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Species; The Peregrine Falcon (Falco peregrinus), once called the "Duck Hawk" is found on all the continents, except Antarctica. In North America there are at least three sub-species, the Tundra and Peale's are the best known. One of the top choices used by falconers for centuries. Peregrine Falcon takes its prey on the wing, typically striking them from above, or chasing them down. Records have shown, when in a stoop (dive), speeds of over 250 miles per hour are achieve and more. These falcons were put on the endangered list because of the their very low numbers in the 1960's and 70's, because of the damages of DDT, a pesticide, which caused eggs to be develop with very thin shells, breaking before the chick could develop. Today, because of conservation, and the efforts of the birding communities, these falcons are increasing in numbers, found throughout cities and water ways.
Distinctions; Male and female are similar, female larger of the two. Blue to grayish blue back, dark head, dark feathers extending down sides of neck, representing moustaches, long pointed wings, checkered beneath, white upper breast, with thin dark barring below, double toothed identifying it a member of the falcon family. Able to soar, strong, rapid wing beats, extending from high over body, to equal far below body. Juvenile similar to parents, except browner, with bolder streaking on breast.
Voice; Similar to other hawks' cries, sounds like kack-kack-kack.
Nesting; Three to four cream coloured eggs, with brown marking, one brood per year. Nest built on high ledges on cliffs, tall buildings, bridges or man-made towers, most likely near a source of water. Nest shaped out with small amount of materials.
|B L||W W||W||Family||Latin Name|
|16" 40.6cm||41" 104.1cm||1.6lb. 725.8g||Falconidae||Falco peregrinus|
Distribution; Summer breeding range is across the arctic, from Northern Quebec to Western Alaska. Breeds along the Pacific coastlines from Alaska to California. Throughout the Rocky Mountains into Mexico. Common breeder in many cities in the eastern regions. Seen along all the eastern coastlines, from Newfoundland, south to Florida, west to Texas.
These are links to websites pertaining to the different birding institutions, societies and organizations here in North America. Some of these same sites are a great asset to seeking out knowledge on birds in other regions of the world. Each of these links offer the user different methods to identify birds, whether it be by regions, habitat, appearance or maybe colour. Knowledge on the possibilities of where and what birds might be present are included.
Avibase - the world bird database This site provides the user with a complete list of bird species, broken down per country, or in the example of the US or Canada, per state and province. Here, bird species names are available in other languages, a great asset to be used as a translation of foreign bird names.
ABA - American Birding Association This site represents an organization that maintains official records of all birds species that have been proven to have been seen inside the perimeters of the North American Continent and the surrounding bodies of water. Regular revised versions are posted to keep the bird list current at all times. This is the list used by all serious birders over their lifetime. You may be aware of the movie called the "Big Year". It was with this list that all the competing birders used in an attempt to set a new record as to how many bird species that could be seen by an individual birder in one calendar year.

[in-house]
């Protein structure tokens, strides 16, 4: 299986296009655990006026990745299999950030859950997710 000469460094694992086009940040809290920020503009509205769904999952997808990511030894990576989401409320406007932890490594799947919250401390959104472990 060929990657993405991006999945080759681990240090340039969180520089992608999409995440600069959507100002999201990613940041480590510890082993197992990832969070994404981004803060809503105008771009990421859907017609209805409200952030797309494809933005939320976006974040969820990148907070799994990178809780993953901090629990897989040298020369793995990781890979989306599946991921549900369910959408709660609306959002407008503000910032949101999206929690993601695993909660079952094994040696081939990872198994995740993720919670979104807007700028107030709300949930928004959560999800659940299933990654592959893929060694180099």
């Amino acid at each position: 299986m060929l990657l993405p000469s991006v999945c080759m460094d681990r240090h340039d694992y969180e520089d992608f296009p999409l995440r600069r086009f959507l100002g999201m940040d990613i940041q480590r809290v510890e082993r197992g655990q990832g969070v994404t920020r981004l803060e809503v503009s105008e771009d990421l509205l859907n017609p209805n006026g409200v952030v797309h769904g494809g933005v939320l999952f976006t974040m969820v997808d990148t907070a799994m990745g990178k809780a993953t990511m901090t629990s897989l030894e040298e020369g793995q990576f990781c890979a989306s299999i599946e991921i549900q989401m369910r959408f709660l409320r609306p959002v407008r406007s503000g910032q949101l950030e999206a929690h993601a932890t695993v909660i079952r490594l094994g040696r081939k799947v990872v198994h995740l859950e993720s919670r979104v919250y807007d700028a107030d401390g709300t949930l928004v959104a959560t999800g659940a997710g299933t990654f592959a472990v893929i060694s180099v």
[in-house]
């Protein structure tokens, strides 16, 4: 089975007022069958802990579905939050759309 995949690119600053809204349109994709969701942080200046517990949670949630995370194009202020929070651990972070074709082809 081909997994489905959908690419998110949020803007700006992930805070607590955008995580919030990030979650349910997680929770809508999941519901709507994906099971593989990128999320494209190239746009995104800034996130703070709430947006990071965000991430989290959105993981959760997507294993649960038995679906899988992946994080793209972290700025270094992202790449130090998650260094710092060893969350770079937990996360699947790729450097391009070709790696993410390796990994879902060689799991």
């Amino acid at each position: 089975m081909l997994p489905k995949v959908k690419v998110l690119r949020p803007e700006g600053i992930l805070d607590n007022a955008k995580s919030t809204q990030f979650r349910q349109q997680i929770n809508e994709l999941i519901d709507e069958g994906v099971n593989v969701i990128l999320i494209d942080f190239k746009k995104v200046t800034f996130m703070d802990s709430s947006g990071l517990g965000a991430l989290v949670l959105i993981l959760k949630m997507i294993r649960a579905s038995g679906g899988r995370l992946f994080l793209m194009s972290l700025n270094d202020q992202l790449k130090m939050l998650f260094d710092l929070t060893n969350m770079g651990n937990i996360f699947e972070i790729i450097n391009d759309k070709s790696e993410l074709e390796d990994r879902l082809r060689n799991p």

The description to follow is taken from the AOS Home Page.
AOS - The American Ornitholgy Society is an international society devoted to advancing the scientific understanding of birds, enriching ornithology as a profession, and promoting a rigorous scientific basis for the conservation of birds. As one of the world's oldest and largest ornithological societies, AOS produces scientific publications of the highest quality, hosts intellectually engaging and professionally vital meetings, serves ornithologists at every career stage, pursues a global perspective, and informs public policy on all issues important to ornithology and ornithological collections. AOS is distinguished by its tremendous collective expertise, including eminent scientists, conservation practitioners, early career innovators, and students.
eBird - TheCornellLab of OrnithologyeBird is a must for any individual, who has an interest in birds. This site allows users to sign up and participate in recording birds seen on a daily basis as well as the location, for any bird species seen in the world. In addition, users can use the existing data to search out the location of bird species throughout the year. By using filters, information as to the movements can be determined. Photos can be added to identify individual birds. Migration pattern can be calculated using information by months or years as needed. Range maps can be verified, allowing the users to see where the presence of individual bird species are expected to be at certain times of the year.
NA - National Geographic The Society of National Geographic provides some of the best books available for those who have an interest in birds. The book called "The Complete Birds of North America", is a book recommended to be part of any birders library. This book covers all the native and vagrant species of birds seen on the North American Continent. It provides information on all the birds listed on the ABA bird list. This book goes into great details, describing the individual species and their races. That aside, their website provides wonderful information pertaining to many articles regarding nature.
I hope you will take advantage of these suggested websites. I have used each of them, in one way or another, throughout the years in my quest to better identify
and understand our fine feathered friends.